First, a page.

The Internet is a mess. It encourages duplication, falsification, and excludes more than it includes.

Hi, Ann O’Keeffe.

I am titling this “The Internet is a mess. It encourages duplication, falsification, and excludes more than it includes.”

In the last 30 years I must have said to myself, a few million times, “Why are there so many topics where people all over the globe work on them, but never ALL together?”

I was tracing out scenarios for “cream cheese”. What do you think happens? The few companies who learned how to make it and sell it want to “capture the market”, “build a monopoly”, “make the most money with the least effort or cost”. At least this is what is often repeated. The people who make it from their hearts, study it and want to help the people who use it – are surely out there, but they don’t work together to extend the field and help people understand it deeply.

“cream cheese” (“science” OR “technology” OR “chemistry” OR “biology”) has 13 Million entry points.

But do you think anyone who buys it in the store can see that knowledge and use it? No, on the Internet it is “a mess”. When I review corporate, government, group and individual sites, a frequent comment, is their site “is a mess”. Library of Congress – “mess”. I can read most anything, I have an almost infinite memory for details, and I keep track of where and how I learn things. Their site, and many others, requires reading hundreds of separate things, not linked in obvious ways, requiring specialized training and experiences. So only a tiny fraction of the 4.8 Billion people who have some access to the Internet can read, let alone use what LOC.gov and similar sites post. I told someone there, it as though they tore out all the pages of all the books and documents and pasted them on the outside of their building. “Their Internet” is that disorganized. Not to hurt anyone’s feelings, I say that about every website on the Internet.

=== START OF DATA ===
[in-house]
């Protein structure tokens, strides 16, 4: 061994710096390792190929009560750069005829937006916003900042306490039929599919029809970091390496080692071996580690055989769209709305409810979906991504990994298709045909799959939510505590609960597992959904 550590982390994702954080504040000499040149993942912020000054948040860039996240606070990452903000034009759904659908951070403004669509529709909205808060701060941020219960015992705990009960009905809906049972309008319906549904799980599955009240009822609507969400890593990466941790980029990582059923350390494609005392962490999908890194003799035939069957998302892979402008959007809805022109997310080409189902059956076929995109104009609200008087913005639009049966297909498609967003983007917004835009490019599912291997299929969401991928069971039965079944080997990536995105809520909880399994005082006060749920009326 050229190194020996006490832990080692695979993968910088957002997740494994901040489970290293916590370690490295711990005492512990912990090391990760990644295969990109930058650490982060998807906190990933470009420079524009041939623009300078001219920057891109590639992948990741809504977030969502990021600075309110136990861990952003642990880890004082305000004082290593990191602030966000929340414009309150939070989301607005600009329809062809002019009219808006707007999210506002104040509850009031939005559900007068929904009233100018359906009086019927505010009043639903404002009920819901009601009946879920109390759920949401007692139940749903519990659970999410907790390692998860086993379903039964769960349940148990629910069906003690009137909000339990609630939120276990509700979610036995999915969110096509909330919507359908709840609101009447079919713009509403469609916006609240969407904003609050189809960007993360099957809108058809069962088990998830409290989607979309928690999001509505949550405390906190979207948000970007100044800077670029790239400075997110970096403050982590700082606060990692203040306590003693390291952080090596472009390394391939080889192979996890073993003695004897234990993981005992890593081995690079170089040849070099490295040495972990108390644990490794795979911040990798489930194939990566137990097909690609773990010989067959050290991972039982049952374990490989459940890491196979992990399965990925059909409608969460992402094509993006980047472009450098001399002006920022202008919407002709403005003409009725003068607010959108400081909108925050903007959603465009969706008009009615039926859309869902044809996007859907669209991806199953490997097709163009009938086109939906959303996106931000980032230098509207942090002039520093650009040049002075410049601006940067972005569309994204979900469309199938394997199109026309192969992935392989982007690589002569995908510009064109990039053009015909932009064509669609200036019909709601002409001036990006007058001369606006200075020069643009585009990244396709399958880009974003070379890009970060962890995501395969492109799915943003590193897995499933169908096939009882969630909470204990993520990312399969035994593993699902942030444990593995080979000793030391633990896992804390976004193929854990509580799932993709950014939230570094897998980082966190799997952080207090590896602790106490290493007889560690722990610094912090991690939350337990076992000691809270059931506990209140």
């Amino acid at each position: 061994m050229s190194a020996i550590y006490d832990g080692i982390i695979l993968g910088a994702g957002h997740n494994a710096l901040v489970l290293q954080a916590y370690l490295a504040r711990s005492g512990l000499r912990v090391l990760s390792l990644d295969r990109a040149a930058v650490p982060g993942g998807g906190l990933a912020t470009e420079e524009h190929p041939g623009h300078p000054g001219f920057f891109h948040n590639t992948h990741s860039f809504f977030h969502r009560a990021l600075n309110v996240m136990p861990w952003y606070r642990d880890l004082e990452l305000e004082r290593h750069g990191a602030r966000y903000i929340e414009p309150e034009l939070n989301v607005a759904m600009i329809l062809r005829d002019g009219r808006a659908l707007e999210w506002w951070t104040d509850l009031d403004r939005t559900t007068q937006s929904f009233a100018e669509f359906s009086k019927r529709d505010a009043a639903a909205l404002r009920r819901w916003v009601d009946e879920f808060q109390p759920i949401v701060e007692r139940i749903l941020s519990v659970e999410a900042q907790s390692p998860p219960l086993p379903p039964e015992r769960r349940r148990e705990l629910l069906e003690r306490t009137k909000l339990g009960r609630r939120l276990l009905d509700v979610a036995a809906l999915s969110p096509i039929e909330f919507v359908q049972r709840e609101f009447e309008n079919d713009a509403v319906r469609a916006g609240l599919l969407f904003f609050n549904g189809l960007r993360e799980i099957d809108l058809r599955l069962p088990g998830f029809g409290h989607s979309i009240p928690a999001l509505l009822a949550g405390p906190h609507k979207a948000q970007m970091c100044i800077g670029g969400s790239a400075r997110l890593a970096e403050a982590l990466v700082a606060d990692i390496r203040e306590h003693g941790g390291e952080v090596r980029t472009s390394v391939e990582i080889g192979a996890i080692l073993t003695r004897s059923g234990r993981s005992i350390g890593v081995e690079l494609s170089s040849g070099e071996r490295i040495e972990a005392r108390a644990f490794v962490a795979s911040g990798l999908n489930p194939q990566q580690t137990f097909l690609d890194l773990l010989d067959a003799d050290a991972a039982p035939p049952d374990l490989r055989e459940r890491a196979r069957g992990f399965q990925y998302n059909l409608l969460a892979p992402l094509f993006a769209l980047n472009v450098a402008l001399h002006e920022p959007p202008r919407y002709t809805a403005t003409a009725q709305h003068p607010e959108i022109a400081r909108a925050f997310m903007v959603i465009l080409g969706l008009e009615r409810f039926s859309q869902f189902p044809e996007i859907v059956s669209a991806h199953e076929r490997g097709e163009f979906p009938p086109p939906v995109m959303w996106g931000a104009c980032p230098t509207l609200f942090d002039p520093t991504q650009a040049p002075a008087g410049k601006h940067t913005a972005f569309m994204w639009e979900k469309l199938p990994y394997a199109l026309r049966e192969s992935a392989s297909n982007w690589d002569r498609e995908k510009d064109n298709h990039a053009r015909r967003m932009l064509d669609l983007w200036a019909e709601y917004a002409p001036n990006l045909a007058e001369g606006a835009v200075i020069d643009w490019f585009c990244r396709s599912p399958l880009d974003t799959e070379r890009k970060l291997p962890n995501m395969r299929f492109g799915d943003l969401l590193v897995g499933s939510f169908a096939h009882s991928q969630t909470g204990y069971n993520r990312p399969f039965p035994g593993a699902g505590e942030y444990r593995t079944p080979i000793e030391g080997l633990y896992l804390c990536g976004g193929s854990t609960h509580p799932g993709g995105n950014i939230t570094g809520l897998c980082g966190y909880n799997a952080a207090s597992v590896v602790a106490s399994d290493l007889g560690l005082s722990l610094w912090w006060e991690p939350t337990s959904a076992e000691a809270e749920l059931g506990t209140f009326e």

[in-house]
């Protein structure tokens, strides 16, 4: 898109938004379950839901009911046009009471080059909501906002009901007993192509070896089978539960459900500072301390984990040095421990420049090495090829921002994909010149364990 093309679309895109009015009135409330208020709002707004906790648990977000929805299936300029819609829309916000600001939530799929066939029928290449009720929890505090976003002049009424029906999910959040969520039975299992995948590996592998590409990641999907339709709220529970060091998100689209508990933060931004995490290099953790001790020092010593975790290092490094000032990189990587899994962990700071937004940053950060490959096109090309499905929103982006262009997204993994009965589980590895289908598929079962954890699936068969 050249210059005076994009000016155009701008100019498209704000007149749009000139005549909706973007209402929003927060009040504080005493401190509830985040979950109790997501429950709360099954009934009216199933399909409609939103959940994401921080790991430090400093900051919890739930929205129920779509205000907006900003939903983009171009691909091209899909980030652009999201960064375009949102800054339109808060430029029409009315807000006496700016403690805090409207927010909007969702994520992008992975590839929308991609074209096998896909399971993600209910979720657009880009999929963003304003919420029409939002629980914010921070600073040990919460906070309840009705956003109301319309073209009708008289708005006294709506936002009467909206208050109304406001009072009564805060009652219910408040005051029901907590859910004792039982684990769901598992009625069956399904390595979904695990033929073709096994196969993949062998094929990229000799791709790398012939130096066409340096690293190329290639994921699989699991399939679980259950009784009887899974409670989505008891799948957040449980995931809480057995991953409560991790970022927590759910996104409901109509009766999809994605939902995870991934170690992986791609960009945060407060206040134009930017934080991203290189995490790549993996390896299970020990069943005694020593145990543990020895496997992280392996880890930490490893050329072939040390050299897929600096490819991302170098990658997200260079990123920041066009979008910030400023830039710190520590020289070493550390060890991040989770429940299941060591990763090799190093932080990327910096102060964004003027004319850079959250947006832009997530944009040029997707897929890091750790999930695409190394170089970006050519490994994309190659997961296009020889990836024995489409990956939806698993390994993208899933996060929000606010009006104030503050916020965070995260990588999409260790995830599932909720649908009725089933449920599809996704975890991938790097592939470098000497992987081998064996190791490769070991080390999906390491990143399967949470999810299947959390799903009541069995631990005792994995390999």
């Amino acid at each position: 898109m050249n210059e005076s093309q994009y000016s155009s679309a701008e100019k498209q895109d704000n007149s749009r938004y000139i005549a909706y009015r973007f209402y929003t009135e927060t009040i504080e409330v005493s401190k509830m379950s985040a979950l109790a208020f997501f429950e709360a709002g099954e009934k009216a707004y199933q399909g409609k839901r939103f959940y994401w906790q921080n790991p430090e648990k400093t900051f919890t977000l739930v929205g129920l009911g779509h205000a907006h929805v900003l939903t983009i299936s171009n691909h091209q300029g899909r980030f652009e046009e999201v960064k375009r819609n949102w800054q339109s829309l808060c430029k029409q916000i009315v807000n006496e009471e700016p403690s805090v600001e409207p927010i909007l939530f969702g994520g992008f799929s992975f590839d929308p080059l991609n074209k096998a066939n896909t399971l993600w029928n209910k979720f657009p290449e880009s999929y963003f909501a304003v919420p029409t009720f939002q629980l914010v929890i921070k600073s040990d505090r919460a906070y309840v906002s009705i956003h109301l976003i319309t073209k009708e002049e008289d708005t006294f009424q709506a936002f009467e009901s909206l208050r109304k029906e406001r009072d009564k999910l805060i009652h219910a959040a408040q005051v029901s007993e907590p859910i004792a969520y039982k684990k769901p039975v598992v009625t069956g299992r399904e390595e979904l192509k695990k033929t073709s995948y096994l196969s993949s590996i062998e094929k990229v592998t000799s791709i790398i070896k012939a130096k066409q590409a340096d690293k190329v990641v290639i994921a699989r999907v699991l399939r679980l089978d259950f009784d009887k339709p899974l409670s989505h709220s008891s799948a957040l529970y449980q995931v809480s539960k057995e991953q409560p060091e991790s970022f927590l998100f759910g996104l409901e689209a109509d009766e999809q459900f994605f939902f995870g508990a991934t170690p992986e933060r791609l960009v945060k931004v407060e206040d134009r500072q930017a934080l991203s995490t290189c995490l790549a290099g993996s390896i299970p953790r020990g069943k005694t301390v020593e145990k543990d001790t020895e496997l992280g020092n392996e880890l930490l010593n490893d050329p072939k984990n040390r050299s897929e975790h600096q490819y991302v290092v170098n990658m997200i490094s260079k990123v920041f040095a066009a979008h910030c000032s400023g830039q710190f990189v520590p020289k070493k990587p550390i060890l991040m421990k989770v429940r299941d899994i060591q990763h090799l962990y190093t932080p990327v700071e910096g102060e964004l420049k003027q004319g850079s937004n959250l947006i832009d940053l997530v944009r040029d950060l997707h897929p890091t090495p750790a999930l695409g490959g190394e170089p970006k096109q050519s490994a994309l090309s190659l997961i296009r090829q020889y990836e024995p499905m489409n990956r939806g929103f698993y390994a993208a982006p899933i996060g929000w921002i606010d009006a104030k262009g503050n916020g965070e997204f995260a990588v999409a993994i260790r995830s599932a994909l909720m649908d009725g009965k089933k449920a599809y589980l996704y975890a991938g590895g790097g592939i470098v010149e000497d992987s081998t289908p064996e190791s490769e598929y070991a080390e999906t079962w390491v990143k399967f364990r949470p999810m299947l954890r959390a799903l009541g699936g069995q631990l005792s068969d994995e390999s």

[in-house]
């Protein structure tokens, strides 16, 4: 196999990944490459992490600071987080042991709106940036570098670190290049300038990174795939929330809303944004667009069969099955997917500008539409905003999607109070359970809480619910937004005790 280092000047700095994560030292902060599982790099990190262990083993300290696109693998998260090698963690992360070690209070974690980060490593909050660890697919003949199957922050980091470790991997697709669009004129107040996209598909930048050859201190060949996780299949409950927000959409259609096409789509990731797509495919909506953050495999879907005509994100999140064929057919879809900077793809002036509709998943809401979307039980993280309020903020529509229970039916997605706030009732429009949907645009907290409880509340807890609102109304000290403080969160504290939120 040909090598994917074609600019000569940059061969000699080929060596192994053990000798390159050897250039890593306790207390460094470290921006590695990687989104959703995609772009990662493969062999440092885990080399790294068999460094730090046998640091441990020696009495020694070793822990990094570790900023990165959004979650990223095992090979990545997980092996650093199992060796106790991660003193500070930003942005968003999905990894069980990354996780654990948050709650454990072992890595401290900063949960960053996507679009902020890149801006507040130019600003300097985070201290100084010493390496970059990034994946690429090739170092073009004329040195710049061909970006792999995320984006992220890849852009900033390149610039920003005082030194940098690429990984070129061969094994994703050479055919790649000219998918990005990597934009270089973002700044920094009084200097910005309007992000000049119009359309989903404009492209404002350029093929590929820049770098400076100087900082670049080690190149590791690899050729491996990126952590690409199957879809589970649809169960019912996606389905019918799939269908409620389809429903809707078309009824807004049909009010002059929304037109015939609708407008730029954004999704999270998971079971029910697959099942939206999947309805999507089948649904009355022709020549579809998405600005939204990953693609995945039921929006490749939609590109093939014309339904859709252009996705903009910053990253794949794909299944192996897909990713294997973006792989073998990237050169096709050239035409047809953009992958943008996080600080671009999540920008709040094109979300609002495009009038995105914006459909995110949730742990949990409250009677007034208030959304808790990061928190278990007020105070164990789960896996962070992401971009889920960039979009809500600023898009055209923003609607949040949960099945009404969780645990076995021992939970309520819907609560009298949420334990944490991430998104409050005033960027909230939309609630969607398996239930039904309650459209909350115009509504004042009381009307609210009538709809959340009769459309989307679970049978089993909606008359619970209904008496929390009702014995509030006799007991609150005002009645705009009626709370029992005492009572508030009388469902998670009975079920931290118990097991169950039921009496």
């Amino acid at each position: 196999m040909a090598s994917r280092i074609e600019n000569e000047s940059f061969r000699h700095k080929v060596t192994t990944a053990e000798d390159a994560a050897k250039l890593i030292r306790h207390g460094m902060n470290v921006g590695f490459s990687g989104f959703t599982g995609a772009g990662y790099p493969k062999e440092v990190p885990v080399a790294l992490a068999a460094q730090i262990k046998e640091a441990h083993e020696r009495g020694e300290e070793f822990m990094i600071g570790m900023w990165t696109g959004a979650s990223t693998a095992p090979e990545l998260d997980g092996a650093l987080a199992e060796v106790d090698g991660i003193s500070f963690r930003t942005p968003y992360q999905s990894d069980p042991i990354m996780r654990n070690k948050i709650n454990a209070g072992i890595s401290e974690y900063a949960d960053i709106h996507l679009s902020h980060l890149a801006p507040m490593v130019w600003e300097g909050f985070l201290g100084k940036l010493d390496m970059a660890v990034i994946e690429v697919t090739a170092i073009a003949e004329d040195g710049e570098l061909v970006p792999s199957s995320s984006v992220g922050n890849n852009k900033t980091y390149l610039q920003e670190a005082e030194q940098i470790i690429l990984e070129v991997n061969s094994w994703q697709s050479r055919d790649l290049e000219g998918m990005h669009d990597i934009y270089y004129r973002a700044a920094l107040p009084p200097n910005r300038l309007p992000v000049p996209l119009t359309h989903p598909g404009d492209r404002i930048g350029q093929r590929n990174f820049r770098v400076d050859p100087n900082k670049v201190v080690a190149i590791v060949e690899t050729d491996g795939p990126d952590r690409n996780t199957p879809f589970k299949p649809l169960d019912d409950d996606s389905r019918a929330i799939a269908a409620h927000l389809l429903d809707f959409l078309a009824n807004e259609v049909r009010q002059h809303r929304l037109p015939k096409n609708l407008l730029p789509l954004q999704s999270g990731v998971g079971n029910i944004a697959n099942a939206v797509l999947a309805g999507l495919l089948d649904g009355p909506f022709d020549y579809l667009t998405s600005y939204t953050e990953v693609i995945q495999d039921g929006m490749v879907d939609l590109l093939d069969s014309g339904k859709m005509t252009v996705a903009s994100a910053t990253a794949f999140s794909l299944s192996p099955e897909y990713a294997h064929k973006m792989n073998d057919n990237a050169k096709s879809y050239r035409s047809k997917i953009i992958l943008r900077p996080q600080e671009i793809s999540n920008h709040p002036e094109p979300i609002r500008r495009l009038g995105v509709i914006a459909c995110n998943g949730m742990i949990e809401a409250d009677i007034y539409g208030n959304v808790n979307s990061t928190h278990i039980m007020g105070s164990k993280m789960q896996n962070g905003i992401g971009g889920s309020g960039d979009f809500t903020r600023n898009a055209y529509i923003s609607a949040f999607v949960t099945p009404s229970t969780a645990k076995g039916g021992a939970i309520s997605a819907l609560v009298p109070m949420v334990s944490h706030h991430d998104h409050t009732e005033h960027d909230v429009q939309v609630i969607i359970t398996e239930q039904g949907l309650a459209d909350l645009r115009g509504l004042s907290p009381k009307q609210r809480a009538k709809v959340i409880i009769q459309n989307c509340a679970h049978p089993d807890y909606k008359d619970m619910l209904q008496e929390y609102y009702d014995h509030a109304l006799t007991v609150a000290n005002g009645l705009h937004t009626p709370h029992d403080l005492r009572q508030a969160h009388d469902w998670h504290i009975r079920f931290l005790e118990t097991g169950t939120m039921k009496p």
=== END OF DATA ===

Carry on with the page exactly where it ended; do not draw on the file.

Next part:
If the whole world (7.8 Billion brilliant, creative, caring and purposeful individuals) cannot even gather the value of “cream cheese”, what hope is there for “solar system colonization”, “covid”, “global climate change”, “Wyoming” or “Peru”? I have a heart for small places – cities, states, countries, villages, isolated groups, people struggling alone.

Having studied it so long, I think that every topic can be treated the same as any other. All that varies are the individuals and groups, data streams, models, purposes and interactions. It is NOT that large a problem in the calculus of the whole world. To help groups work together – fairly, openly, efficiently, audit-ably, globally.

I talk like this to myself every minute of every day. If sheer effort counted, I have tried most things, checked most things.

Hope you are doing well.

Richard Collins, Director, The Internet Foundation

Richard K Collins

About: Richard K Collins

Director, The Internet Foundation Studying formation and optimized collaboration of global communities. Applying the Internet to solve global problems and build sustainable communities. Internet policies, standards and best practices.


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